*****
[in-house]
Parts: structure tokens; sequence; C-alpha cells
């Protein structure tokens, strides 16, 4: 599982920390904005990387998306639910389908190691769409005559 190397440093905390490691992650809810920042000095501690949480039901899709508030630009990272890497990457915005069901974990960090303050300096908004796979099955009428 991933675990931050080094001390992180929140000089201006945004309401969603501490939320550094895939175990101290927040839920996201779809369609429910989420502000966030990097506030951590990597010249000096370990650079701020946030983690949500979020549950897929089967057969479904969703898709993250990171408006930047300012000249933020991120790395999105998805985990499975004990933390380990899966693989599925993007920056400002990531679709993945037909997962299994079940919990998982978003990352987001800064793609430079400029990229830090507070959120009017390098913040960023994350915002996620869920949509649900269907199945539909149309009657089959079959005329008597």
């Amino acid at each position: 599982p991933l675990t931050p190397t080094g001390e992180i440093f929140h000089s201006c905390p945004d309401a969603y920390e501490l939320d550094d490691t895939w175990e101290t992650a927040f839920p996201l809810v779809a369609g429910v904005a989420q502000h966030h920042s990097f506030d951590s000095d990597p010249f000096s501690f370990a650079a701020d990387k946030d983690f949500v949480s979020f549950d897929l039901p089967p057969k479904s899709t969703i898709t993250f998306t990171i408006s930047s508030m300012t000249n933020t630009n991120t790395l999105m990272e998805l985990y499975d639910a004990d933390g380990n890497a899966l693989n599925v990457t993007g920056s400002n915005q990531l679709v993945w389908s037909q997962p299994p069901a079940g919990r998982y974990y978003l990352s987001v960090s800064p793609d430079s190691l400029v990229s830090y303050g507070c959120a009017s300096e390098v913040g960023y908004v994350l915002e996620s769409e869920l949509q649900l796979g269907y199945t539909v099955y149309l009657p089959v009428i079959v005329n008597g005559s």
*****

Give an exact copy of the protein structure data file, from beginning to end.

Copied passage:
[in-house]
Parts: structure tokens; sequence; C-alpha cells
């Protein structure tokens, strides 16, 4: 599982920390904005990387998306639910389908190691769409005559 190397440093905390490691992650809810920042000095501690949480039901899709508030630009990272890497990457915005069901974990960090303050300096908004796979099955009428 991933675990931050080094001390992180929140000089201006945004309401969603501490939320550094895939175990101290927040839920996201779809369609429910989420502000966030990097506030951590990597010249000096370990650079701020946030983690949500979020549950897929089967057969479904969703898709993250990171408006930047300012000249933020991120790395999105998805985990499975004990933390380990899966693989599925993007920056400002990531679709993945037909997962299994079940919990998982978003990352987001800064793609430079400029990229830090507070959120009017390098913040960023994350915002996620869920949509649900269907199945539909149309009657089959079959005329008597």
């Amino acid at each position: 599982p991933l675990t931050p190397t080094g001390e992180i440093f929140h000089s201006c905390p945004d309401a969603y920390e501490l939320d550094d490691t895939w175990e101290t992650a927040f839920p996201l809810v779809a369609g429910v904005a989420q502000h966030h920042s990097f506030d951590s000095d990597p010249f000096s501690f370990a650079a701020d990387k946030d983690f949500v949480s979020f549950d897929l039901p089967p057969k479904s899709t969703i898709t993250f998306t990171i408006s930047s508030m300012t000249n933020t630009n991120t790395l999105m990272e998805l985990y499975d639910a004990d933390g380990n890497a899966l693989n599925v990457t993007g920056s400002n915005q990531l679709v993945w389908s037909q997962p299994p069901a079940g919990r998982y974990y978003l990352s987001v960090s800064p793609d430079s190691l400029v990229s830090y303050g507070c959120a009017s300096e390098v913040g960023y908004v994350l915002e996620s769409e869920l949509q649900l796979g269907y199945t539909v099955y149309l009657p089959v009428i079959v005329n008597g005559s």